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WVU Board of Governors votes unanimously to extend Gordon Gee’s contract

President Gee to continue academic transformation at the university

By Autumn Shelton, WV Press

MORGANTOWN, W.Va. – As West Virginia University (WVU) continues its academic transformation due to budget shortfalls, Gordon Gee will remain in his role as president. 

On July 31, the WVU Board of Governors unanimously voted to extend Gee’s contract until June 30, 2025, with no increase in his base salary. 

Gordon Gee

“We considered a variety of factors in our evaluation, which is really an ongoing process that spans his tenure,” said Taunja Willis-Miller, chair of the WVU Board of Governors. 

“We noted that the University also is in a state of transformation,” Willis-Miller continued. “We must continue to act boldly. President Gee has shown time and time again he’s not afraid to do the difficult work that’s required.” 

Following Willis-Miller’s announcement, Gee responded, “I look forward to continuing the important work that we are doing.” 

“The challenges we are facing are not unique to us, but the manner in which we choose to meet the challenge is, I think, very much unique to us. We are doing it in a much different way,” Gee said, adding that he expects both “criticism and acclamation” as the transformation continues.

However, he said, the intent is to make the process as transparent and as data based as possible. 

In other business, the Board voted to approve several amendments that clarify Rules 3.9 and 4.7, both relating to a reduction in force (RIF), and the faculty and classified staff severance package. 

Amendments to Rule 3.9 discussed during the meeting include: 

  • Clarifying legal requirements related to the RIF notice period. 
  • “Eliminating the requirement that severance packages be paid in installments” to allow for more flexibility in developing the plan. 
  • “Clarifying that voluntary reductions in FTE (Full-time equivalent) or appointment length do not trigger the provisions of this Rule.” This includes employees who agreed to voluntarily reduce their FTE earlier this year. 

Amendments to Rule 4.7 discussed during the meeting include: 

  • “Clarifying that faculty should be involved in the academic review process, which could lead to a RIF plan for that program, as opposed to the formulation of the actual RIF plan.”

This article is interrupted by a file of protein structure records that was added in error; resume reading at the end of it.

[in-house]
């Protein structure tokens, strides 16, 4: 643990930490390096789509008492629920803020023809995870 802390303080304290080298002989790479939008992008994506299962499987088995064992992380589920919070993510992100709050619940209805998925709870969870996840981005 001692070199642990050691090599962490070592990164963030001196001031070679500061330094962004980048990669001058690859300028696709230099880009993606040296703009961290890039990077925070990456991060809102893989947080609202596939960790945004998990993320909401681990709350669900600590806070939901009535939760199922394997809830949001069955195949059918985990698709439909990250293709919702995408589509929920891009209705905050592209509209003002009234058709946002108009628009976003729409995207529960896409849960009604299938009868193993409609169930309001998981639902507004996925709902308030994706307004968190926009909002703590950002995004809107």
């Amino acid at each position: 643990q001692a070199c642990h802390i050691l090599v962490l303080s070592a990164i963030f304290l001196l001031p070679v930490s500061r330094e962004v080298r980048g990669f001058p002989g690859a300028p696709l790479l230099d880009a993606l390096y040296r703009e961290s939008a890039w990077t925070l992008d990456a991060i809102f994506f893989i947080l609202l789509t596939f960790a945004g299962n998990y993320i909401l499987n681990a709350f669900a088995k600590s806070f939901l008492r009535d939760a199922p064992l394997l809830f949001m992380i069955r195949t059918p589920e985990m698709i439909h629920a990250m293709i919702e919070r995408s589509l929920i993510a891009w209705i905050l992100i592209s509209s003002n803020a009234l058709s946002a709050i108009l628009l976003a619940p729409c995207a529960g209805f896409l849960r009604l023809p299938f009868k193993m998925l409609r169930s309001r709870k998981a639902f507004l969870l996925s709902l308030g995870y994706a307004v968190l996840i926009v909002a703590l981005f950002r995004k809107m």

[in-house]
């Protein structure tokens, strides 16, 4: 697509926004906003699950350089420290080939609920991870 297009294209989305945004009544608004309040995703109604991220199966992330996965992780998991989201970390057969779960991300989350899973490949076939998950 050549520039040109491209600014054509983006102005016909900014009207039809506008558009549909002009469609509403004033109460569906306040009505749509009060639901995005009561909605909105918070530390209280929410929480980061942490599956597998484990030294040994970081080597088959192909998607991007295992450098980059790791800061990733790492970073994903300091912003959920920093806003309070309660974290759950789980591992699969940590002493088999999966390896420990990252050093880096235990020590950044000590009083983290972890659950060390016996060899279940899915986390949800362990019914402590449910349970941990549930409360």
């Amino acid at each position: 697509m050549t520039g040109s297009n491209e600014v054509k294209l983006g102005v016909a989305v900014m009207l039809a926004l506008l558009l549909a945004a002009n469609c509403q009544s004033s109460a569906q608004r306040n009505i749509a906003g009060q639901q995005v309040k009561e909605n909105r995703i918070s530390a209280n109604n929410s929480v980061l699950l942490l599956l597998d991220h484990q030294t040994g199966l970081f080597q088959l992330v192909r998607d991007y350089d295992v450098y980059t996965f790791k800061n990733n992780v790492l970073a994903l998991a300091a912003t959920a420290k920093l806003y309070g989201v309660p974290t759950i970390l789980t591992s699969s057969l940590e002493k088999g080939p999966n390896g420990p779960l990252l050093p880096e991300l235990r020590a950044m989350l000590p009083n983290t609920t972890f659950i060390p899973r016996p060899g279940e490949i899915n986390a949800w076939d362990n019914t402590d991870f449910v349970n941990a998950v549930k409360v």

• Elimination of implied obligation that the University will train faculty members to be qualified for other faculty positions. 
  • Clarifying that the RIF determination will be made based upon “performance, knowledge and qualifications and seniority, and will be made by the Dean Office’s and the Office of the Provost. 
  • “Clarifying that program reduction may include reducing tenured, tenured-track, or certain faculty positions with multi-year contracts.” 

Regarding the faculty and classified staff severance package, it was determined that teaching and service-track employees “should receive the same number of weeks in severance pay as tenured and tenure-track faculty members.” 

According to Rob Alsop, WVU’s vice president for strategic initiatives, eligible employees will receive 12 weeks of severance pay beginning on May 9, 2024. Employees will be notified of their pending termination on October 15, 2023.

Alsop added that classified staff could receive from four to 32 weeks of severance pay, “depending on notice period going forward.” 

The Board also agreed to review the possible severance pay inclusion of 12-month faculty members (librarians and clinical faculty) as more data becomes available. 

Mark Gavin, associate provost for strategic initiatives, then provided board members with an update on WVU’s academic transformation. 

Gavin stated that WVU’s goal should be to create an academic portfolio that includes “students demands, career opportunities and market trends that also serves our land-grant and research missions, while retaining our R-1 classification.” 

Doctoral programs and associated non-terminal master’s degree programs that have annual research expenditures of over $1 million are exempt from a formal review, as are new programs with three or fewer years of enrollment data and pathway and completion programs, Gavin explained.  

“Potomac State and WVU Tech programs and WVU Extension are not being reviewed at this time,” according to Gavin. 

Gavin added that numerous departments have already been slated for formal review including Mining Engineering, the School of Education, the School of Law, the School of Art and Design, the School of Music, Pharmacy, Public Health and more. 

Additionally, Gavin explained that 48% of WVU’s full-time faculty are within the departments that have been identified for formal review. 

For a complete list of programs identified for formal review, visit the Academic Transformation website at transformation.wvu.edu

The WVU Board of Governors will hold its next meeting on Aug. 22. 

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